Published on September 8th, 2017 | by James Ayre0
Lyft To Offer Self-Driving Car Rides In San Francisco
September 8th, 2017 by James Ayre
Lyft will soon begin offering users in San Francisco the option to hail a “self-driving” vehicle for their trip, according to a recent statement from the company.
I chose to put “self-driving” in quotes here because the vehicles will of course still possess an overseer/engineer sitting in the front seat, ready to take over if need be, as the law requires.
The self-driving tech will be provided by the Mountain View, California–based firm Drive.ai — a startup trying to work its way into the sector, while there’s still a chance to do so, seemingly through its partnership with Lyft.
Initially, there will only be a very limited number of these self-driving Lyft taxis in use, but expansion plans are presumably on the table if everything goes well.
The co-founder and President of Drive.ai, Carol Reiley, explained: “We want to make sure the experience feels as much like an autonomous vehicle experience as possible.”
Reuters provides more: “Passengers must choose to opt into the program and the rides are free. Reiley declined to disclose the car model being used or precisely when the self-driving Lyft rides would start. Lyft declined to comment further. The program allows Lyft to test how its passengers react to self-driving cars and Drive.ai, a two-year-old company, to log more miles and tweak its software. Reiley said Drive.ai will use its own mapping data for the trips.”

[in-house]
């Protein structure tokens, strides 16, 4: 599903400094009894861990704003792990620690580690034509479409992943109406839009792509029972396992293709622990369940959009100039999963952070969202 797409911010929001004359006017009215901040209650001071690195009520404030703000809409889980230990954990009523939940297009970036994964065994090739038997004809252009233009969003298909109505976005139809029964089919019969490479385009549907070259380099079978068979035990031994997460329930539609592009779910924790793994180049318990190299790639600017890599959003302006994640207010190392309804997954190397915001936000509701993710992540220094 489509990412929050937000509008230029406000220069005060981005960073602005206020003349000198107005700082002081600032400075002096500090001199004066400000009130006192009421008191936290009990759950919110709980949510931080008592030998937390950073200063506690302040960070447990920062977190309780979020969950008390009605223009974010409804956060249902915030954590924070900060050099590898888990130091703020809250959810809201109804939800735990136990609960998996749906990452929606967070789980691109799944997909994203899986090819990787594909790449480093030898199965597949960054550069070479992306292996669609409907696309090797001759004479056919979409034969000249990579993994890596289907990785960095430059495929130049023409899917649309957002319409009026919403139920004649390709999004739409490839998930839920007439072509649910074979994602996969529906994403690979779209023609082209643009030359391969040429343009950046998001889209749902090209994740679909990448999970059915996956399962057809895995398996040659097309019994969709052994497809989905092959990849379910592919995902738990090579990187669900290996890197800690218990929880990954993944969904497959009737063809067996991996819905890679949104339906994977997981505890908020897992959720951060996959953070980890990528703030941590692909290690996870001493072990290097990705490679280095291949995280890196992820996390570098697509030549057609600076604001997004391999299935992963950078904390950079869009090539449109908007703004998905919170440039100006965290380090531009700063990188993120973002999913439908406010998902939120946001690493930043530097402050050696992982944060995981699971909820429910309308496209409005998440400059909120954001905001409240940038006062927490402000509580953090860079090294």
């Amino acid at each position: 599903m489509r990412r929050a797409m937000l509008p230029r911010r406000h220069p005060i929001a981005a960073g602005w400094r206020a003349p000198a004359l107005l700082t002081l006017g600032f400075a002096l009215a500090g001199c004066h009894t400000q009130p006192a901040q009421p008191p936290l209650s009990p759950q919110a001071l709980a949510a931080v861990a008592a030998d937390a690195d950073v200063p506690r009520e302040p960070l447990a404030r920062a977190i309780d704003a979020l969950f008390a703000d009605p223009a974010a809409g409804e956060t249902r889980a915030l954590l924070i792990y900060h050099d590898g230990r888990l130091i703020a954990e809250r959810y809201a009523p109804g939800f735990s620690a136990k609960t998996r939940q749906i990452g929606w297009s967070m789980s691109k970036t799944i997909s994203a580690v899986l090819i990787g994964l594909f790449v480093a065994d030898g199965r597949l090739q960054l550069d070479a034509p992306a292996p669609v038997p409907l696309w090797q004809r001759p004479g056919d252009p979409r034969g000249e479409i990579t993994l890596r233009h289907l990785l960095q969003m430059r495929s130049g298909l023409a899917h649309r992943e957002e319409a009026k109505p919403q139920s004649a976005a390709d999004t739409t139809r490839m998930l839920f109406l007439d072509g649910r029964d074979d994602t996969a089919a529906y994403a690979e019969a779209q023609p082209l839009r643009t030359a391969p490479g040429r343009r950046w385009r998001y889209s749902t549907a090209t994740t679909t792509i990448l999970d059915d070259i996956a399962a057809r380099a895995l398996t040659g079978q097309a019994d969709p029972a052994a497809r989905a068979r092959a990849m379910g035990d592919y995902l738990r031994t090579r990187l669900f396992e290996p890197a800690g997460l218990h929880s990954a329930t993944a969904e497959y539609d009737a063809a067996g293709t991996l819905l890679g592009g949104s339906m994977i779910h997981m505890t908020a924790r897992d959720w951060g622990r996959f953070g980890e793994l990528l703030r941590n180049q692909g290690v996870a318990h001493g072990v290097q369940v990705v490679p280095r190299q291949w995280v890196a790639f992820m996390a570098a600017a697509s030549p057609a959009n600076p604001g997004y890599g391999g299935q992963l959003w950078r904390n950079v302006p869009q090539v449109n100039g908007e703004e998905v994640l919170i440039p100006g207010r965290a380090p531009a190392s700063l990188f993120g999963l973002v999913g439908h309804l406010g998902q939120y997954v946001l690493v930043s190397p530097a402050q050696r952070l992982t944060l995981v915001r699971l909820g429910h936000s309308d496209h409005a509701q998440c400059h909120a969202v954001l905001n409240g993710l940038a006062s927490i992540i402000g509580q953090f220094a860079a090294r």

This news follows not too long after Lyft announced that it was creating its own self-driving vehicle division. It’s not clear how this new partnership fits in with that.
What is clear, though, is that Lyft has managed to begin (legally) offering rides in self-driving taxis in the Bay Area before its rival Uber has. Probably not an achievement that’s worth much on its own, but it is perhaps a sign…
Complete our 2017 CleanTechnica Reader Survey — have your opinions, preferences, and deepest wishes heard.
Check out our 93-page EV report, based on over 2,000 surveys collected from EV drivers in 49 of 50 US states, 26 European countries, and 9 Canadian provinces.